Simon Coveney gets my vote as ‘EU Politician of the Year’

COMMENT: I am not sure if the EU gives out prizes to its top political leaders. But if there is a category for European Politician of the Year, then Agriculture Minister Simon Coveney would get our vote – without hesitation. Ireland took on the Presidency of the European Union back in January with one very important item on the agenda – the review of the Common Agricultural Policy (CAP). Let’s not forget farming and food still account for the lion’s share of the EU budget.

Given these dark days of austerity, Minister Coveney knew from the outset that he would be under pressure from the European Commission and countries such as the UK to deliver a deal that would significantly reduce agri-food expenditure.  Meanwhile, back at home organisations such as the Irish Farmers Association (IFA) were, and still are, demanding a finalised implementation package that will allow Irish agriculture expand in line with the objectives laid out in the Harvest 2020 report.

Previous CAP Reform deals have been settled in smoke filled rooms at the last minute, following protracted negotiations involving the Council of Agriculture Ministers and the Commission. This time around, however, Coveney had the added challenge of dealing with the European Parliament – hence the christening of the term ‘triologue’ – and the demands of 12 Central and Eastern European states that missed out on the CAP bun fight last time around. Naturally, these former Eastern Bloc countries want a bigger share of the CAP cake: that’s why they joined the EU in the first place.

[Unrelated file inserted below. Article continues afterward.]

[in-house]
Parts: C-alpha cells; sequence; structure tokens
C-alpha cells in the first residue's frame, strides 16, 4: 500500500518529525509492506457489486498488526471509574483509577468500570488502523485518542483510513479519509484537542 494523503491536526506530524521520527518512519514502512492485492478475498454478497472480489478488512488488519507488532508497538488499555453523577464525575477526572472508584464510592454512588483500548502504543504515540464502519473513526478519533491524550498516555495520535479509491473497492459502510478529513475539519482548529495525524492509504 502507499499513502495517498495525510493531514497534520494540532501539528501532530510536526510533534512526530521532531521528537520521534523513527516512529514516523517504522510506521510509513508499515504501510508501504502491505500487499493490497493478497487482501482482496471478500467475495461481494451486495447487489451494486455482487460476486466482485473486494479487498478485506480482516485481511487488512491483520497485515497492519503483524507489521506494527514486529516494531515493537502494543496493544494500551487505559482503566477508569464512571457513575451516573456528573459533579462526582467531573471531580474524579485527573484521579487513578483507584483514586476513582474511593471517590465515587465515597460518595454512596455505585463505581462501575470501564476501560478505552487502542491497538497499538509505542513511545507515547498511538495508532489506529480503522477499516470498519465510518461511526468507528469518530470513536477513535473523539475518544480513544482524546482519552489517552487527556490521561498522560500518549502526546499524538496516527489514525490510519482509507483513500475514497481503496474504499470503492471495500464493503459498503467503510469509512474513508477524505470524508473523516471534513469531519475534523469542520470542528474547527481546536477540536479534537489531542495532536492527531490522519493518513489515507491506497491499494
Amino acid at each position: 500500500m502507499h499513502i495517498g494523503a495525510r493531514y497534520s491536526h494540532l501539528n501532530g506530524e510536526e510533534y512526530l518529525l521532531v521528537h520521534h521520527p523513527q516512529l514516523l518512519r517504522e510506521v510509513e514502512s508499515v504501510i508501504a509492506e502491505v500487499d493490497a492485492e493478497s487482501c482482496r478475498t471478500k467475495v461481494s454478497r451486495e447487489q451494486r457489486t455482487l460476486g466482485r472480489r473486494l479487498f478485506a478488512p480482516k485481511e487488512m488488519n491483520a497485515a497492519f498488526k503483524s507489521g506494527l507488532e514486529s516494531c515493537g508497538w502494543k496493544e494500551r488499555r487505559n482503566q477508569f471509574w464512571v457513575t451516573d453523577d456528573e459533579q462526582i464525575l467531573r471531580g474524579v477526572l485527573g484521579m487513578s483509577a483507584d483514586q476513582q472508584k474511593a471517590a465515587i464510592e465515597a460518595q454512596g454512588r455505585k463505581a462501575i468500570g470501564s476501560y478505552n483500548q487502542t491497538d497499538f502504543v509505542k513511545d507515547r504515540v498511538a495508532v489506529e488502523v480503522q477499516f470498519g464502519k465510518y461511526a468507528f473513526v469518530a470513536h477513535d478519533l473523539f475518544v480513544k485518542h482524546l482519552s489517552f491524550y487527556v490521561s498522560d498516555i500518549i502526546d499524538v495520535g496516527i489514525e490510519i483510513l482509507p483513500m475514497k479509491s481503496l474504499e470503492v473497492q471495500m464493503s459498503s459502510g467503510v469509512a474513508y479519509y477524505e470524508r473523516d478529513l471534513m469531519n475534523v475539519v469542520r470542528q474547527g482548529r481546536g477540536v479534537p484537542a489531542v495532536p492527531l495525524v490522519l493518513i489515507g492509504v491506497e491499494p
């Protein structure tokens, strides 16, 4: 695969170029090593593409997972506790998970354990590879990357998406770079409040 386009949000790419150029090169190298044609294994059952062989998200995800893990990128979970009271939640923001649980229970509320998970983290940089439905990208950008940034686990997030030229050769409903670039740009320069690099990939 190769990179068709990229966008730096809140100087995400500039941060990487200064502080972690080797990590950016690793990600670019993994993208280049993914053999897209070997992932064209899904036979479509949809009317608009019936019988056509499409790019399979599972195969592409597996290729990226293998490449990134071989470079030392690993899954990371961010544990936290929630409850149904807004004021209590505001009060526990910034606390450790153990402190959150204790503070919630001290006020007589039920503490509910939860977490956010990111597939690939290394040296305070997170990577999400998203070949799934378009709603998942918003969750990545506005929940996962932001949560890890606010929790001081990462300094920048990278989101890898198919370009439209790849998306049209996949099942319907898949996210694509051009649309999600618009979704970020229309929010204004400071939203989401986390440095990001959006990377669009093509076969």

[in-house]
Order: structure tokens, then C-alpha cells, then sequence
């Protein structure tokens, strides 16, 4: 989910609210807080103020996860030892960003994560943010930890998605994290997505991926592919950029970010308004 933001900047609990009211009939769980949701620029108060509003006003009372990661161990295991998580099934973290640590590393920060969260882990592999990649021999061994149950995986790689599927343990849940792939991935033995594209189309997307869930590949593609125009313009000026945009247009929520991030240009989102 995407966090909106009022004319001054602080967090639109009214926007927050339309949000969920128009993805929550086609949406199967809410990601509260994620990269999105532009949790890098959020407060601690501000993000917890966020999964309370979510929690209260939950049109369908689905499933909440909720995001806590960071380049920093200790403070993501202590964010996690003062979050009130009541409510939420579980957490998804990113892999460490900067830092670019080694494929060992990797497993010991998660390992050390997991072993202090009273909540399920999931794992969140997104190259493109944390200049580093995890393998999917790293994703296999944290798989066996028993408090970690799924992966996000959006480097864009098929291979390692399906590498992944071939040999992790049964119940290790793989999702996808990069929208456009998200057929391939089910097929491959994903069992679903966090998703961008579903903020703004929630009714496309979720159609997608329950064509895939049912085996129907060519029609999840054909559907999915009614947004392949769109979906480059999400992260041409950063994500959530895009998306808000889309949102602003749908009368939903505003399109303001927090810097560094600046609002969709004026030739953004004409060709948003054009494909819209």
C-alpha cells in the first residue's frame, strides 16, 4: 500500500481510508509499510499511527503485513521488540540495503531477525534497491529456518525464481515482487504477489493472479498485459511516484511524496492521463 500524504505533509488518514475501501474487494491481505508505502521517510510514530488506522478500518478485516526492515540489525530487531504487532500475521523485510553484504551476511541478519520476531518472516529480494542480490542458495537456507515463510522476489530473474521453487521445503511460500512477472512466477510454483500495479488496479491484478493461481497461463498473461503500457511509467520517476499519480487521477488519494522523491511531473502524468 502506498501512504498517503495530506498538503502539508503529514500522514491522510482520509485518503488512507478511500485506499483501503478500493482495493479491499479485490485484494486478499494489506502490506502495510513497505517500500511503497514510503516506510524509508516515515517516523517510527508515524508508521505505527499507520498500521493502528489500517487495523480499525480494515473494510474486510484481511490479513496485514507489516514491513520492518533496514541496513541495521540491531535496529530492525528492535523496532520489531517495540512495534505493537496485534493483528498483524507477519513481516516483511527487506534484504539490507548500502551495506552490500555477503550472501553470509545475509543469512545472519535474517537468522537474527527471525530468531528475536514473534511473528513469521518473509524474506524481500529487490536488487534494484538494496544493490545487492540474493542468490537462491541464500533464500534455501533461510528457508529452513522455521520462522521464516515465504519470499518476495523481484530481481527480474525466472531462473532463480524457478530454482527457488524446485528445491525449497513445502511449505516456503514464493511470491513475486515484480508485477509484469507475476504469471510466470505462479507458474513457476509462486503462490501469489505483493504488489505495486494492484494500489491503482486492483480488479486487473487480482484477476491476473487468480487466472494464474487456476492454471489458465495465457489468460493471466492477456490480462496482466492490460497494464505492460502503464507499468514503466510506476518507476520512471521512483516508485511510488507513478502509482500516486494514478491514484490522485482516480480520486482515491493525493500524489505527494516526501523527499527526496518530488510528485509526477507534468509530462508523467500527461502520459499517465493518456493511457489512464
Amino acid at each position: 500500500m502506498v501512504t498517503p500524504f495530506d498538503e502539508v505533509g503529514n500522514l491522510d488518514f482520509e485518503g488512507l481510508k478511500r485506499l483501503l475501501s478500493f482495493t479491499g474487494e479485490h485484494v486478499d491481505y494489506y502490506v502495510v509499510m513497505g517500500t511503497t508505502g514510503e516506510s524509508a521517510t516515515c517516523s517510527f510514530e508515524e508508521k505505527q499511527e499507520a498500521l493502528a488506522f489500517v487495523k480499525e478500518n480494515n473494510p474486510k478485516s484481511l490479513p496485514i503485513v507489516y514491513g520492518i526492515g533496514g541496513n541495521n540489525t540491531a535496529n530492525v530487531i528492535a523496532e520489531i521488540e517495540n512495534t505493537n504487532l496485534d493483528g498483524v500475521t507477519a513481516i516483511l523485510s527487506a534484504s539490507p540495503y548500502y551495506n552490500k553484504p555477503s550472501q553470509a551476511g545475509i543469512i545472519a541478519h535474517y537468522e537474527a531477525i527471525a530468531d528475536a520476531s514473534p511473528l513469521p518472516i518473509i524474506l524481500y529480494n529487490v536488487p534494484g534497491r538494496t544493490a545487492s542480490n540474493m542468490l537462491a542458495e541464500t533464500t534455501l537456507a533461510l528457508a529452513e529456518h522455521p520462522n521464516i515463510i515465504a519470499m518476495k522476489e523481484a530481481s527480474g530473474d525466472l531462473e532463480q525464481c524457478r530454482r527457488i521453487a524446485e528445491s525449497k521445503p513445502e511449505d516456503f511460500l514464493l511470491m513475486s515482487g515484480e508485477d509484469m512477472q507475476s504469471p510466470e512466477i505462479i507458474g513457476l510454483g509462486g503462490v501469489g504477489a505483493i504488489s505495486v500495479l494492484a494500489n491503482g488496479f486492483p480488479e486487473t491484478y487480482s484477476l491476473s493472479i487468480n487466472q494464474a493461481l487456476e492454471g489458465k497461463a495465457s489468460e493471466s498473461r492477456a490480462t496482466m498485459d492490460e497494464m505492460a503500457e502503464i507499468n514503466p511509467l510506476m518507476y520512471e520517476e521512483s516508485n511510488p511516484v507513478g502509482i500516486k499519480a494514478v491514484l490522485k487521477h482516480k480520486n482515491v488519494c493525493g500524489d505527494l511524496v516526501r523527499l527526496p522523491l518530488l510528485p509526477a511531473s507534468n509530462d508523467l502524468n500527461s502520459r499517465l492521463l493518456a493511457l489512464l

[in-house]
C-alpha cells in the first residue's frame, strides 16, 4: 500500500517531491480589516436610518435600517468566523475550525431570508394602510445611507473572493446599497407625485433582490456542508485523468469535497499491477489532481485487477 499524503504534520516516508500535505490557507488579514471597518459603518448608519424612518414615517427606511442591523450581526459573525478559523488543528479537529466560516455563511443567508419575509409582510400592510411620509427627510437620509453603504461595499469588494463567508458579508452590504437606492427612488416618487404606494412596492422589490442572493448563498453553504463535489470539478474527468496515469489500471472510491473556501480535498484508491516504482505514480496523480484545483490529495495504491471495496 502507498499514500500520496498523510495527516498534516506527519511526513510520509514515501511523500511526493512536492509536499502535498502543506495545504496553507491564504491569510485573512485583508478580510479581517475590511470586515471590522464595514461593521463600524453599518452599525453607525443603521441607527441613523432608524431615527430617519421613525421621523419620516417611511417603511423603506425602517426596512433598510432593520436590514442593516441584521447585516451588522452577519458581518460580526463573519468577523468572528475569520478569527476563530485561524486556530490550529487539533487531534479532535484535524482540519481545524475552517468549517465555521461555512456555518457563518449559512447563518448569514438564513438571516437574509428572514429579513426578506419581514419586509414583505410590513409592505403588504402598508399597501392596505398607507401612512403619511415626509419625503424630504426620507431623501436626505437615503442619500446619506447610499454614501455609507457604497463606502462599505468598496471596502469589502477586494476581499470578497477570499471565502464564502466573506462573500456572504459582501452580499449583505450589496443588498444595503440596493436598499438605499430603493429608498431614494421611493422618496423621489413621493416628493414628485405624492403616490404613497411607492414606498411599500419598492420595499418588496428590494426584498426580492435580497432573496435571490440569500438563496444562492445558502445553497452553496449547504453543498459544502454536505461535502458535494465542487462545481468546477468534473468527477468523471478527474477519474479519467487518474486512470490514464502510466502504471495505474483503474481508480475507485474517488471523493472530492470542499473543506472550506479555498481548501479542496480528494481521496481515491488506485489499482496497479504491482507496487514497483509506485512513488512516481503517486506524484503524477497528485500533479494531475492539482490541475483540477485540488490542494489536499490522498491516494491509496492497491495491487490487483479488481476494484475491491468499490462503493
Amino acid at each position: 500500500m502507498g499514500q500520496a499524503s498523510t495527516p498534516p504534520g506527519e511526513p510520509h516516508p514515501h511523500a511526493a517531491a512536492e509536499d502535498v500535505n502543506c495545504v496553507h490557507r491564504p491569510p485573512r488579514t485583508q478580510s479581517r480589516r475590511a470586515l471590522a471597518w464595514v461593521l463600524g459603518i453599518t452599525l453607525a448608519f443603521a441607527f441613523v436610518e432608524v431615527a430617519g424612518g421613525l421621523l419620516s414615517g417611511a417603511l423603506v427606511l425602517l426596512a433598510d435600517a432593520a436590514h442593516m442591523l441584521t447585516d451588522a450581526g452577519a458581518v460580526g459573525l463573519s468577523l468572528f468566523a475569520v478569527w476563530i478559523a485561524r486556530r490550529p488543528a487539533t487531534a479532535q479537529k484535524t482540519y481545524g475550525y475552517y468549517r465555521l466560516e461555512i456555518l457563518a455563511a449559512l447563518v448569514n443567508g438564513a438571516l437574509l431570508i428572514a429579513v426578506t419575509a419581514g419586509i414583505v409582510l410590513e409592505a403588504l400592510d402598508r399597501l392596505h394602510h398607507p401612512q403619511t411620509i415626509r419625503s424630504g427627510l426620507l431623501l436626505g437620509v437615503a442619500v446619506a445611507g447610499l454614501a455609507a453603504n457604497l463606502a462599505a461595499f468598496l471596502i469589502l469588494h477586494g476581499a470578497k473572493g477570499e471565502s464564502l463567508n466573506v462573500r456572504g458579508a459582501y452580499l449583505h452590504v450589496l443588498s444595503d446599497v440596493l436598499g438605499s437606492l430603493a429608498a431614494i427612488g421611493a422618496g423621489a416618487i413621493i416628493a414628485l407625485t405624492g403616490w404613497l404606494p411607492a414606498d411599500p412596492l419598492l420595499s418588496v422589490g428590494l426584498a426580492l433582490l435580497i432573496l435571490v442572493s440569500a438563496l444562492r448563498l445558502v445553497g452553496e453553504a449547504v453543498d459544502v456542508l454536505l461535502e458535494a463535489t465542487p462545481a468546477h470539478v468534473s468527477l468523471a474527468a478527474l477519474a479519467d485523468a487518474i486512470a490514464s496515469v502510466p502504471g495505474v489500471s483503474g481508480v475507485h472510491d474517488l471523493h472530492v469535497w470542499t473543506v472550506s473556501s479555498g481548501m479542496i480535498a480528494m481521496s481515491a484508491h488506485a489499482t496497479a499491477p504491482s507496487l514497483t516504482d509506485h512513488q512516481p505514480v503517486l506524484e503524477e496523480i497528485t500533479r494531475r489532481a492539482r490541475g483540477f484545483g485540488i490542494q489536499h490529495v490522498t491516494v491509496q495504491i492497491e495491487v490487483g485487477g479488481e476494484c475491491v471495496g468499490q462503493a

Coveney’s master stroke in the negotiations was to christen a new term for Europe’s farming industry: “sustainable intensification”. In so doing he was able to juxtaposition the two core issues that go to the very heart of the challenges facing EU agriculture as a whole. These are the need to deliver on future food security while, at the same time, improving environmental practises across EU agriculture as a whole.

There is little doubt that the Irish Government found the right man at the right time to handle the agriculture portfolio and to get on with the complex negotiations that now characterise the entire CAP reform process. Coveney  has a tremendous grasp of his brief, is an excellent public speaker and, at a one-to-one level, has tremendous personal charisma. If evidence of this is needed, just think back on how he handled the recent horsemeat scandal.

As with all agreements, such as the CAP deal secured in Brussels on 26 June last, the devil will be in the detail.  That said one can only but praise Minister Coveney for the herculean job he did in getting all the EU power brokers to commit to a farm policy that pays deference to budgetary discipline while, at the same time, giving Irish agriculture hope for the future!